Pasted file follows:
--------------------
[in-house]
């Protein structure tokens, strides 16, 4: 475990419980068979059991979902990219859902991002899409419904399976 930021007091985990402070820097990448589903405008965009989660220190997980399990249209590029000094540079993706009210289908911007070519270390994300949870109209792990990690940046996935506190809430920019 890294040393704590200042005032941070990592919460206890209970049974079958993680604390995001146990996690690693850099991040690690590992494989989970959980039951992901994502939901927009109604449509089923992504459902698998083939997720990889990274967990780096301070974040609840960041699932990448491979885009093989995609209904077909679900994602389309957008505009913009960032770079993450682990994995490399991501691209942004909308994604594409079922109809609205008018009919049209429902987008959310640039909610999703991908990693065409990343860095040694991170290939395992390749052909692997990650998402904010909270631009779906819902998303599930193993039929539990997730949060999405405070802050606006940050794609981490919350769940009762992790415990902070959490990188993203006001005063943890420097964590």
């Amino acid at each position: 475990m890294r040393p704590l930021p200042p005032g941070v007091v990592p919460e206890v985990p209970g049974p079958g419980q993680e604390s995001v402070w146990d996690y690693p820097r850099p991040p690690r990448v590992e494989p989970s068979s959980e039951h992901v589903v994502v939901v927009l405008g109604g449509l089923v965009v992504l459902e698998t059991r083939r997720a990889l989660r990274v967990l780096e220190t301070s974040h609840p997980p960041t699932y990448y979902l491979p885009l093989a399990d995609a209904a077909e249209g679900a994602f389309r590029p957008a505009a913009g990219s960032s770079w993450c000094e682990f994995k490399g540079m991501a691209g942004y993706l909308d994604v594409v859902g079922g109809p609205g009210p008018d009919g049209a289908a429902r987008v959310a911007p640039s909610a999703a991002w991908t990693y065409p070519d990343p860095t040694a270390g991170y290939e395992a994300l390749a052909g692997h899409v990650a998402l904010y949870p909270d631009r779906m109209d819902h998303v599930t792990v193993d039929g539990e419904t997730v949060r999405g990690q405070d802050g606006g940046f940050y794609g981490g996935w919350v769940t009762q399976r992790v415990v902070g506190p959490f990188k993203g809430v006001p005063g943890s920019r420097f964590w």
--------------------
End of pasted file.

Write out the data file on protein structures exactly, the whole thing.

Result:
[in-house]
């Protein structure tokens, strides 16, 4: 475990419980068979059991979902990219859902991002899409419904399976 930021007091985990402070820097990448589903405008965009989660220190997980399990249209590029000094540079993706009210289908911007070519270390994300949870109209792990990690940046996935506190809430920019 890294040393704590200042005032941070990592919460206890209970049974079958993680604390995001146990996690690693850099991040690690590992494989989970959980039951992901994502939901927009109604449509089923992504459902698998083939997720990889990274967990780096301070974040609840960041699932990448491979885009093989995609209904077909679900994602389309957008505009913009960032770079993450682990994995490399991501691209942004909308994604594409079922109809609205008018009919049209429902987008959310640039909610999703991908990693065409990343860095040694991170290939395992390749052909692997990650998402904010909270631009779906819902998303599930193993039929539990997730949060999405405070802050606006940050794609981490919350769940009762992790415990902070959490990188993203006001005063943890420097964590």
């Amino acid at each position: 475990m890294r040393p704590l930021p200042p005032g941070v007091v990592p919460e206890v985990p209970g049974p079958g419980q993680e604390s995001v402070w146990d996690y690693p820097r850099p991040p690690r990448v590992e494989p989970s068979s959980e039951h992901v589903v994502v939901v927009l405008g109604g449509l089923v965009v992504l459902e698998t059991r083939r997720a990889l989660r990274v967990l780096e220190t301070s974040h609840p997980p960041t699932y990448y979902l491979p885009l093989a399990d995609a209904a077909e249209g679900a994602f389309r590029p957008a505009a913009g990219s960032s770079w993450c000094e682990f994995k490399g540079m991501a691209g942004y993706l909308d994604v594409v859902g079922g109809p609205g009210p008018d009919g049209a289908a429902r987008v959310a911007p640039s909610a999703a991002w991908t990693y065409p070519d990343p860095t040694a270390g991170y290939e395992a994300l390749a052909g692997h899409v990650a998402l904010y949870p909270d631009r779906m109209d819902h998303v599930t792990v193993d039929g539990e419904t997730v949060r999405g990690q405070d802050g606006g940046f940050y794609g981490g996935w919350v769940t009762q399976r992790v415990v902070g506190p959490f990188k993203g809430v006001p005063g943890s920019r420097f964590w």